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Economy

Europe’s Debt Crisis: A View From China

Op-Ed: Until now, says a top Chinese economist, Europe’s political leaders have failed to find the courage or foresight to solve the debt crisis. But maybe Madame Merkel is changing her tune just in time.

Greek Prime Minister George Papandreou shaking hands with Chinese President Hu Jintao
Greek Prime Minister George Papandreou shaking hands with Chinese President Hu Jintao
Xiang Songzuo

BEIJING - I had dinner with a few senior European financiers and professors in Beijing last week. When we talked about the euro crisis looming over Europe, we couldn't but agree unanimously: across today's small globe, all the major countries on the planet simply lack a strong leader. This is the very reason why the debt crisis has turned into a global epidemic touching every continent.

My European friends criticized French President Nicolas Sarkozy outright as being overambitious and unrealistic. German Chancellor Angel Merkel is indecisive and lacks guts. British Prime Minister Cameron is shortsighted and non-tactical. U.S. President Barack Obama is rhetoric without action. And Japan changes its Prime Minister as quickly as a Beijing billboard panel rotates its advertisements.

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In The News

War In Ukraine, Day 105: Angela Merkel Defends Her Handling Of Putin

In her first interview since the end of her 16 years as German Chancellor, Merkel said she had "nothing to apologize for." Asked why she had opposed plans for NATO membership for Ukraine and Georgia in 2008. “Ukraine was not the country that we know now."

Former Chancellor Angela Merkel and Vladimir Putin meet last August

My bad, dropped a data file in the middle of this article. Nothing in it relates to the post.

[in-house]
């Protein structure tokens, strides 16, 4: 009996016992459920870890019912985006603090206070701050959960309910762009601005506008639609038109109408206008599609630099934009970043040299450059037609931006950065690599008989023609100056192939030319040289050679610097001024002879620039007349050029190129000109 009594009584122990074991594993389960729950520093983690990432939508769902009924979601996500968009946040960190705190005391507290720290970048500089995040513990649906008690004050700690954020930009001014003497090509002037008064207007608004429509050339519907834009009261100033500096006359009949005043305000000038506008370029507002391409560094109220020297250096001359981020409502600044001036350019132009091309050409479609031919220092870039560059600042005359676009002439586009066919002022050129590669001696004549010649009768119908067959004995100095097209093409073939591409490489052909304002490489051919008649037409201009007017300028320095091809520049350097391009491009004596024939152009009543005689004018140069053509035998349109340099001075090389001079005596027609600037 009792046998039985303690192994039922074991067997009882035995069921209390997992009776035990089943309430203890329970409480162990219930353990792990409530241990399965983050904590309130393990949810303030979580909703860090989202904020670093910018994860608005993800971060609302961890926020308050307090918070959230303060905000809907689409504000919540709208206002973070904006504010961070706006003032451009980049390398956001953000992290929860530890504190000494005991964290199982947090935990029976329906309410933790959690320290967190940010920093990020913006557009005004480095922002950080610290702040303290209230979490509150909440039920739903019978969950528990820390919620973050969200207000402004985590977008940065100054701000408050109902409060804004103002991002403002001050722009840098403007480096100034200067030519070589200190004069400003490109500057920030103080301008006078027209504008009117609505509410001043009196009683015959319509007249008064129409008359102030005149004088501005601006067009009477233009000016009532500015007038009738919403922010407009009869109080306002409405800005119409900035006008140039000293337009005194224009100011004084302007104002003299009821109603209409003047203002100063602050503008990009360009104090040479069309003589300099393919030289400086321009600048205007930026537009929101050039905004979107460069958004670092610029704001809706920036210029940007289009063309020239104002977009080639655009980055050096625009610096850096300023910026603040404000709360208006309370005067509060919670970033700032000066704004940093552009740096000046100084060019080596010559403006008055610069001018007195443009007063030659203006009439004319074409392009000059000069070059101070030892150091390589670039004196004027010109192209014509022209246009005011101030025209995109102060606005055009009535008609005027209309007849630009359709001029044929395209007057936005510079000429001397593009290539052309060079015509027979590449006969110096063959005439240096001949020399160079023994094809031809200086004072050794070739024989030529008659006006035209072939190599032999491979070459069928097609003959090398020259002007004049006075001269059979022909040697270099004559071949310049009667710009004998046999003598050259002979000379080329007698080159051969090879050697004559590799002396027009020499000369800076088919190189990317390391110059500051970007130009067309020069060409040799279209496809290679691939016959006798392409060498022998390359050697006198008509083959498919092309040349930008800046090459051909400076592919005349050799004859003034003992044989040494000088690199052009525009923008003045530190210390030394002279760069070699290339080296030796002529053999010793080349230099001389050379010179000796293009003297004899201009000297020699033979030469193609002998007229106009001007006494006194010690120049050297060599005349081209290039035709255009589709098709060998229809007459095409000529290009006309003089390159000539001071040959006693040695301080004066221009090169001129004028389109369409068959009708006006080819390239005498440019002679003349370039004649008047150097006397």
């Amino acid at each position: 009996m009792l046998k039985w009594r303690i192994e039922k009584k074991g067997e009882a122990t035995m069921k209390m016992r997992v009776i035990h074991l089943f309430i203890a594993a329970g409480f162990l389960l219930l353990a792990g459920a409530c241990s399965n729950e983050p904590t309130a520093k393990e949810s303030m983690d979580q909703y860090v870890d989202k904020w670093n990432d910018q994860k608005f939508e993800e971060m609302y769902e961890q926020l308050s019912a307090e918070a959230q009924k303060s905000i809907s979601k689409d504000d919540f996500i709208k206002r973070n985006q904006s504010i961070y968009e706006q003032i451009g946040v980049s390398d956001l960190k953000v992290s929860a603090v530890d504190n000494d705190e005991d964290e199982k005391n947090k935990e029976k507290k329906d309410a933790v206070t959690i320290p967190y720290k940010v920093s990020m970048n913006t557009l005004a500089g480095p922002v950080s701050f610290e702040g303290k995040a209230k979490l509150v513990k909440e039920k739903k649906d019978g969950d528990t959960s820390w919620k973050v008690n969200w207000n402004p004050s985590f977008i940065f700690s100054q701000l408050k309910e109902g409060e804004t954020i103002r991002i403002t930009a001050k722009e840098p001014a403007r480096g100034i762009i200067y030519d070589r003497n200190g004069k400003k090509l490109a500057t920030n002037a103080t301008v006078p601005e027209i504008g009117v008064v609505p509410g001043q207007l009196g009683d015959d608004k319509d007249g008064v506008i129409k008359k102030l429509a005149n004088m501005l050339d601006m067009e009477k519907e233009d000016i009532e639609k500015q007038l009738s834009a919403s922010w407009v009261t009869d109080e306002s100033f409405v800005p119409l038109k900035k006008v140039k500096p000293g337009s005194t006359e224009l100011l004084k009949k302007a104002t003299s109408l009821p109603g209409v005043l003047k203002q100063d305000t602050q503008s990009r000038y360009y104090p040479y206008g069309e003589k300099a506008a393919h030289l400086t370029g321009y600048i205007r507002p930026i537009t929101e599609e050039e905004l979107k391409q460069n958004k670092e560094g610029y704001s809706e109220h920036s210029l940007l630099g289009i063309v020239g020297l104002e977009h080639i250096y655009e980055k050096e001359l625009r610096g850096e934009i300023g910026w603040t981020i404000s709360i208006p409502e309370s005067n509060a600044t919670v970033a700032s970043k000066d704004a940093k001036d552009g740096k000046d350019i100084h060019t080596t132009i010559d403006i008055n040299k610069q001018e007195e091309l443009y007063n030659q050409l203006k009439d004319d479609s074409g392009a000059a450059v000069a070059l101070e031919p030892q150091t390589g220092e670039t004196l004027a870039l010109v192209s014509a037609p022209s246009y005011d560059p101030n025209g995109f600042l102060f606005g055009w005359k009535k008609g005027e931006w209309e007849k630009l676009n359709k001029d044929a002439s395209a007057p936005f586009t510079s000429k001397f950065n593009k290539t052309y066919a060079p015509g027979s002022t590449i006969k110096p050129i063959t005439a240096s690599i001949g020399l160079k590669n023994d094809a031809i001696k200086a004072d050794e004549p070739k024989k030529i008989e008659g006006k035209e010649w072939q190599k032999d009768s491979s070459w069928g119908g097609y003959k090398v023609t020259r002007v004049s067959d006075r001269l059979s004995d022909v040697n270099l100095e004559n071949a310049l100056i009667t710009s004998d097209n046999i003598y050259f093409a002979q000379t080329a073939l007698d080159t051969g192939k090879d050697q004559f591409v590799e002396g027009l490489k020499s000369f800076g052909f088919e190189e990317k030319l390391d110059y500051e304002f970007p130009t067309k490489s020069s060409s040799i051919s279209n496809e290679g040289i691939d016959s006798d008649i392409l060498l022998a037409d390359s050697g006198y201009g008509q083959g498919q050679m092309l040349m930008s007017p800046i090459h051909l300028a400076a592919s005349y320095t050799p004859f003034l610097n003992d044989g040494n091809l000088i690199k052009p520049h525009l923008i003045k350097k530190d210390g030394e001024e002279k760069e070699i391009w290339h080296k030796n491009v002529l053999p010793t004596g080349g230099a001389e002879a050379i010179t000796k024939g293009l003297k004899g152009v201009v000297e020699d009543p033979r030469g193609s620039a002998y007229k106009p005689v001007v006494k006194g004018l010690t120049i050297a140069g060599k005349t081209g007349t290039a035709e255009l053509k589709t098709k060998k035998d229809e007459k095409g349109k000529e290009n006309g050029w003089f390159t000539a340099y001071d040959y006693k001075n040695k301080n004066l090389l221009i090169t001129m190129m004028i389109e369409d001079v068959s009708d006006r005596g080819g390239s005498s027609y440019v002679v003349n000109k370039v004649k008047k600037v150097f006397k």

Shaun Lavelle, Anna Akage and Emma Albright

Former German Chancellor Angela Merkel defended her track record in dealing with Russian President Vladimir Putin, saying she “has nothing to apologize for,” during her first public appearance since leaving office six months ago.

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In a public interview Tuesday night with Der Spiegel in Berlin, Merkel was asked about her government’s opposition of a U.S.-led plan for NATO membership for Ukraine and Georgia in 2008. The Chancellor said she did not regret the decision. “Ukraine was not the country that we know now. It was a Ukraine that was very split” and “ruled by oligarchs at the time.”

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Central to the tragic absurdity of this war is the question of language. Vladimir Putin has repeated that protecting ethnic Russians and the Russian-speaking populations of Ukraine was a driving motivation for his invasion.

Yet one month on, a quick look at the map shows that many of the worst-hit cities are those where Russian is the predominant language: Kharkiv, Odesa, Kherson.

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